The Smart Objects Workshop

Exploring the world of connected things

19 March Mar 2015

In November 2014, Design Group Italia’s IoT Lab hosted a workshop in the DGI office for hacking objects to make them smart. Our special guests were the Dquid team, a company from Reggio Emilia who ran for the Smart and Disruptive Companies 2015 award for MIT Technology Review Italia. They developed a board called DQuid IO, a small electronic board that can be used to prototype and create connected objects. It is equipped with a Cortex AM0+ microcontroller, Bluetooth modules, NFC, and analog/digital input output. The DQuid IO can be physically plugged to an object, using its digital-analog interfaces and then connecting to a mobile device through the Bluetooth connection. The DQuid IO implements a Plug, Tag, & Share approach that can; connect every object with DQuid IO, assign a new digital identity, and share information with users and developers. The Dquid team gave a brief explanation of how the technology works and some examples of objects that have been connected to the Internet to augment their functionalities. Then, DGI’s team worked hands-on with the board to create three prototypes.

Connected Microwave

The team took apart an old analogic microwave from DGI’s kitchen and installed a DQuid IO inside. The team was able to operable the microwave by using a smartphone. It was possible to turn the microwave on or off via Bluetooth through a custom made app.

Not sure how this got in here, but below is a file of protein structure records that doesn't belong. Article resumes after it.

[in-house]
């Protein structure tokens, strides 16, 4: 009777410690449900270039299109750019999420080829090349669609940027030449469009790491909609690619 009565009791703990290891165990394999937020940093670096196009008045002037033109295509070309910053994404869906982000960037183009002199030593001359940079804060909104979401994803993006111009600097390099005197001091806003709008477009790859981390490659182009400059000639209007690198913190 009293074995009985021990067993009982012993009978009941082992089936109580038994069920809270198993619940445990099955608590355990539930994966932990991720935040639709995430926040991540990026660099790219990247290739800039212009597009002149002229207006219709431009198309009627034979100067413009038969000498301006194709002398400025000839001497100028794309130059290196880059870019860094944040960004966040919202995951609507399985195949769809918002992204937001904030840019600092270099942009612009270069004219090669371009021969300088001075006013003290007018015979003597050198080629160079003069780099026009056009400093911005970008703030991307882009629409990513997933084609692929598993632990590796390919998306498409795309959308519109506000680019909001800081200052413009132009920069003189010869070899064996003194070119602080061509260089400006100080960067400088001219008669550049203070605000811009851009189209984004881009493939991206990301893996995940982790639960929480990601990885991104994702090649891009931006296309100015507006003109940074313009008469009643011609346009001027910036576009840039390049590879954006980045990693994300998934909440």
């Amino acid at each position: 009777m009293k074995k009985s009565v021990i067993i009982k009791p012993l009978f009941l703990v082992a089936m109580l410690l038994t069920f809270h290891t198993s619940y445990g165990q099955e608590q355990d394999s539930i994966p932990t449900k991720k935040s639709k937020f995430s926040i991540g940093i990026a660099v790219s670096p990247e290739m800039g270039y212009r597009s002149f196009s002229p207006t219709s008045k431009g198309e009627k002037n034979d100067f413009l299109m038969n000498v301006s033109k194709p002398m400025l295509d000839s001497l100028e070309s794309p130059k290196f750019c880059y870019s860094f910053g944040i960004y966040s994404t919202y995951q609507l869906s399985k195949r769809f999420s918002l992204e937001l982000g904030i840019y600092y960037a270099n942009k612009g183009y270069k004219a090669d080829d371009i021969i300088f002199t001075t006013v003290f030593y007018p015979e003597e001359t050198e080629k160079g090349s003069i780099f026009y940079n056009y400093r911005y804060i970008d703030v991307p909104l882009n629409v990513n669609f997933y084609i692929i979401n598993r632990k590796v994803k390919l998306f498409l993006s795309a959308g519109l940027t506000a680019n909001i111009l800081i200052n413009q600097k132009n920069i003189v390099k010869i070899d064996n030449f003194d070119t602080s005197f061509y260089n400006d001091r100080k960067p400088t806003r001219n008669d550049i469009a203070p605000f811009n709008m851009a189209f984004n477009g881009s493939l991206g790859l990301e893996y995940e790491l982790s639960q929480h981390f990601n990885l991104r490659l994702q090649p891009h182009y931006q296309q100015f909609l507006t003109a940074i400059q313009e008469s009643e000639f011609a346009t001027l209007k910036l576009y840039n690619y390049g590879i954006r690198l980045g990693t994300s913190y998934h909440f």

Inhaler retrofit

The JET inhaler, designed by DGI for Chiesi in 1990 was retrofitted with a Dquid IO board to communicate important aspects of its usage to a smartphone. The Dquid IO logged a file that showed how often the inhaler was used. It also had an inhalations counter, checked for compliance, sent notifications if the medicine was running low and had a sensor to check if the user had shaken the inhaler enough before use.


Smart fridge

A Fridge (simulated with a plastic cabinet) was fitted with an RFID reader. This allowed the fridge to be aware of what tagged foods were placed inside. The information passed through AZURE, a cloud computing platform from Microsoft. The system was able to replicate the fridge shelf in any browser. A simple calendar app was quickly assembled to notify users if food was expiring.